David Weiss graduated with an MSE in bioengineering from the University of Pennsylvania. His Master’s thesis under Dr. Timothy Lucas focused on developing computational models to evaluate the feasibility of using homodyne interferometry for real-time monitoring of neural activity. As a graduate student in Georgia Tech’s bioengineering program, David aims to investigate how the brain represents information and interprets exogenous signals in order to improve sensory prostheses.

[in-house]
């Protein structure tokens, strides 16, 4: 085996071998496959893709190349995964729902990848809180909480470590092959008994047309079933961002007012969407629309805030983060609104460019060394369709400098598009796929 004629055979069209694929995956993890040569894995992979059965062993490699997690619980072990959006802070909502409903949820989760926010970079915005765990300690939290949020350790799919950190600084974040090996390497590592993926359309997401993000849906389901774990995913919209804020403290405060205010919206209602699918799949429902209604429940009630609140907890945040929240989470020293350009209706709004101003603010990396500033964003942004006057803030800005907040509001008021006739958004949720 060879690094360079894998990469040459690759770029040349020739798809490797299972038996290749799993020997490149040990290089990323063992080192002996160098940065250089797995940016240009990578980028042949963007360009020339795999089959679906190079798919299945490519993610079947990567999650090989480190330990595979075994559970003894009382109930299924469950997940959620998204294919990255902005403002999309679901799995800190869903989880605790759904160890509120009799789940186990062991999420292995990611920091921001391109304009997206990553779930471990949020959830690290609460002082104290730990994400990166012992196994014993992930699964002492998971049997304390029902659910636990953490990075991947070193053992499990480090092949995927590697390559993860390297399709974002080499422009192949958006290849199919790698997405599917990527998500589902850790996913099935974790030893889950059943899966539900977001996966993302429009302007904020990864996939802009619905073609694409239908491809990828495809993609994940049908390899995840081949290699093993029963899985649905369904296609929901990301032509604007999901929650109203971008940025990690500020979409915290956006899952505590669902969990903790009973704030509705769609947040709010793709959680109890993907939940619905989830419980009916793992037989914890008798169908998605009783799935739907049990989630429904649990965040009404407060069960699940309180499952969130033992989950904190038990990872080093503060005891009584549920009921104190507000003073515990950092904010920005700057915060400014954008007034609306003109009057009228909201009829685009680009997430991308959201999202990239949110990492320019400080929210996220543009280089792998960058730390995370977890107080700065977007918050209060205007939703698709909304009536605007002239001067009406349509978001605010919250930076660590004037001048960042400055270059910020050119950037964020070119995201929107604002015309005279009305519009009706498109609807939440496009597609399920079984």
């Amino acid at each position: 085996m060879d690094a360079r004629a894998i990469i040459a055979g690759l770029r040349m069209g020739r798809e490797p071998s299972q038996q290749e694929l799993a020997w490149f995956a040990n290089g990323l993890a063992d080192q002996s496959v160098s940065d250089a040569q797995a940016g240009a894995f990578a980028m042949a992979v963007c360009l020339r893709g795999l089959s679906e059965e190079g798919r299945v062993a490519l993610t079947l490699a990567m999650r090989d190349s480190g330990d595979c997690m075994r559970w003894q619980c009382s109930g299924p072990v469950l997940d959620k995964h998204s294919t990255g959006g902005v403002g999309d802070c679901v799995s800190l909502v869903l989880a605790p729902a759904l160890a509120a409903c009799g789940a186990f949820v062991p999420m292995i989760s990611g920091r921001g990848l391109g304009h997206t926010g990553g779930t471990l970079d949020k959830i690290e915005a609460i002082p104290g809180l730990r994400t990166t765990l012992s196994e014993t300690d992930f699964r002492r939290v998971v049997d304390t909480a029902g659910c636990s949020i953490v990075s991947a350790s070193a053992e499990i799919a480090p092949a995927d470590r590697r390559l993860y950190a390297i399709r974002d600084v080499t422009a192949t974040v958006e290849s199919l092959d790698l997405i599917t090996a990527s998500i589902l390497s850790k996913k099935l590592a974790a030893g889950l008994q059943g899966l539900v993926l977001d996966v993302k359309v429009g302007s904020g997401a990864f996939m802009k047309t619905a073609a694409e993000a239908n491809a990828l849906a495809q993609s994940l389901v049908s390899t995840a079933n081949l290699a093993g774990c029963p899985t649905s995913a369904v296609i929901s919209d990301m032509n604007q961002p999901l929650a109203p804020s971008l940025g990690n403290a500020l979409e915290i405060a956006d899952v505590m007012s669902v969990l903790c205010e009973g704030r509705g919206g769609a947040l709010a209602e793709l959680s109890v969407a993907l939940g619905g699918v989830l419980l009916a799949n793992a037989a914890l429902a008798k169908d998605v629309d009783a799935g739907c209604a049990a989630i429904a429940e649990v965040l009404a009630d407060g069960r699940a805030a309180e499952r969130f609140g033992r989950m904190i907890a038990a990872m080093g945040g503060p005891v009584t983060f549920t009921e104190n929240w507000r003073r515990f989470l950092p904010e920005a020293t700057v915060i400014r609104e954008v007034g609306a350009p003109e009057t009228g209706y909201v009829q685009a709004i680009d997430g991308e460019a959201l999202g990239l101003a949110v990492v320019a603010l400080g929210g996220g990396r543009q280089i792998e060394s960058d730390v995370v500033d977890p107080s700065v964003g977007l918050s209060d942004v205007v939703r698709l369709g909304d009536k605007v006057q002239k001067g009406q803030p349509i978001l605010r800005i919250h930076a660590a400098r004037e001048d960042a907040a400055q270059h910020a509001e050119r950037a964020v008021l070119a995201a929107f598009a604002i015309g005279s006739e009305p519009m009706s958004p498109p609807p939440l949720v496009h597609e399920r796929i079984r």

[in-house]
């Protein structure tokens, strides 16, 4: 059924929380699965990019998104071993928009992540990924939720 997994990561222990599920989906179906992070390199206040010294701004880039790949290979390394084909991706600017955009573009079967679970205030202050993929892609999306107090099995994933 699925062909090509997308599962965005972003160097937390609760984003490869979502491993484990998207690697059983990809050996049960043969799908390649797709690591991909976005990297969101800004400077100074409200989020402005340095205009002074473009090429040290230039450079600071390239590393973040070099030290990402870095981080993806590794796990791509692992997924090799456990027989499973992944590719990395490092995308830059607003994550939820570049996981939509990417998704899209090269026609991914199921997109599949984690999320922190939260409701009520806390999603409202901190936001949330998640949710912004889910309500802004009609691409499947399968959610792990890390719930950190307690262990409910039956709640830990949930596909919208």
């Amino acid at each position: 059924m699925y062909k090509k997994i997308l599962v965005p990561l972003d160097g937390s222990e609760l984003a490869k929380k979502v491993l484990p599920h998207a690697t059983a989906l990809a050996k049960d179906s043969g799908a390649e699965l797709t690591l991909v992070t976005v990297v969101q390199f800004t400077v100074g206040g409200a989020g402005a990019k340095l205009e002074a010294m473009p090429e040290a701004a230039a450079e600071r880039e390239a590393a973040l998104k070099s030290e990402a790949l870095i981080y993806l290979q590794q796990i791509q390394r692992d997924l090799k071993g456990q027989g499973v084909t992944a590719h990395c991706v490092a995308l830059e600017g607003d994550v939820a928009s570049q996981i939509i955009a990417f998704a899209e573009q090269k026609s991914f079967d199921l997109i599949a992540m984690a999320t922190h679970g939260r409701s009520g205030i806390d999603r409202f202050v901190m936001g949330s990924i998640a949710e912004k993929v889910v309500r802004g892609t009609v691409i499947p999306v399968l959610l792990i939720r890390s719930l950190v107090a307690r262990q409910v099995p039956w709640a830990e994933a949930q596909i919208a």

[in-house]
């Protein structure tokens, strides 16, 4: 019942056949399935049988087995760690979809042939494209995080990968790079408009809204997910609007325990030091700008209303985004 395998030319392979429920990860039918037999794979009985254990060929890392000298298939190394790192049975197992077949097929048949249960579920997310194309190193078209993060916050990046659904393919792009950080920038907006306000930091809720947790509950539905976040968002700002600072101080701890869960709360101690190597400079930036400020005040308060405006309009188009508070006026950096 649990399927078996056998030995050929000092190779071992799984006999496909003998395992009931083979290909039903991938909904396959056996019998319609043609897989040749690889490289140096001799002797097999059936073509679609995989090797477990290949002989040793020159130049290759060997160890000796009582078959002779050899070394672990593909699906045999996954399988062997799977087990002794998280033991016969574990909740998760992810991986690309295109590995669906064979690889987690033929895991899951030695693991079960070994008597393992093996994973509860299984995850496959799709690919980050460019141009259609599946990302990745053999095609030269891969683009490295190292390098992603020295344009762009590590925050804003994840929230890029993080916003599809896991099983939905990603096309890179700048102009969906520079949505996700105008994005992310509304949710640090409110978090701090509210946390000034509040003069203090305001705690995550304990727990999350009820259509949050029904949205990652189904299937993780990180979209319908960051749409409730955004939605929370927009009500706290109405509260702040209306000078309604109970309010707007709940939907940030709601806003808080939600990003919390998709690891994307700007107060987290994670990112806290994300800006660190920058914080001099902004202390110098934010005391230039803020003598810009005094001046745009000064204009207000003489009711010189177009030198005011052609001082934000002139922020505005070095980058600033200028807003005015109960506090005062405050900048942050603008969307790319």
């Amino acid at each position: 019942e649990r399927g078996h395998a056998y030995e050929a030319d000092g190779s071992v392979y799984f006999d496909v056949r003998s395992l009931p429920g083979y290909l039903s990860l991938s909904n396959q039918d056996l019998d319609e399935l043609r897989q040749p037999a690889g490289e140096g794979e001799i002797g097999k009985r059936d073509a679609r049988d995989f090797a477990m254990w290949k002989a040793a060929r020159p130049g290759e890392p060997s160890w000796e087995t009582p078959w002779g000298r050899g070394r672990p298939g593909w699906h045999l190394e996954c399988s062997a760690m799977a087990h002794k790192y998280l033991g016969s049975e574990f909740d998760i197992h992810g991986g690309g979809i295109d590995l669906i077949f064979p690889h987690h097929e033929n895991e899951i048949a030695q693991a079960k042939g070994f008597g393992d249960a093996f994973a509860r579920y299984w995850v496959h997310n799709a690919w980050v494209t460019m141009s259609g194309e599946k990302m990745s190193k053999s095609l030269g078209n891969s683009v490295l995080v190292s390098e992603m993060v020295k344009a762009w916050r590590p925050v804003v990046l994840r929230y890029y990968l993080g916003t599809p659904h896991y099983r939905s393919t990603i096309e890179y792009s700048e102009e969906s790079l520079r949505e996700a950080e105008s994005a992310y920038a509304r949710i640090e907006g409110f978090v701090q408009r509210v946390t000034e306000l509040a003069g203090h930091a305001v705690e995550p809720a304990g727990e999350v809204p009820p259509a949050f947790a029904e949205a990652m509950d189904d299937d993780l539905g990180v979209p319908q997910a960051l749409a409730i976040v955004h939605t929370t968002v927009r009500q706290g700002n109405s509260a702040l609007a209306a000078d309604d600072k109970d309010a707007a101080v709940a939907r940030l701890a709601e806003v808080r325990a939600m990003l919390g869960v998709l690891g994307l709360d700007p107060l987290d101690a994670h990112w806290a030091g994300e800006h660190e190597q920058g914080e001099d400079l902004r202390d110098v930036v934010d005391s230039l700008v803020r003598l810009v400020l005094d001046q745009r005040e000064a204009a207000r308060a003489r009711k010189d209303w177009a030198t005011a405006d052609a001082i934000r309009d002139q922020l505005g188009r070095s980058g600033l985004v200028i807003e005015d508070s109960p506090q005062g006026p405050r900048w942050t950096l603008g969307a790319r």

Farhan graduated from Arizona State University in 2020 with a B.S.E. in Electrical Engineering and a B.S. in Computer Science. As an undergraduate student, he completed his honors thesis in Dr. Pavan Turaga’s Geometric Media Lab under an NSF REU grant. His undergraduate research focused on using a novel signal processing technique and machine learning on movement data to classify Parkinson’s disease patients from healthy individuals and rate the severity of their disease. Now a Ph.D. student in Georgia Tech’s Electrical Engineering program, Farhan hopes to combine his skillsets in both hardware and software to develop biomedical systems for the analysis of neurological data. He hopes that his research can be utilized for advances in treatments for neurological diseases and ailments.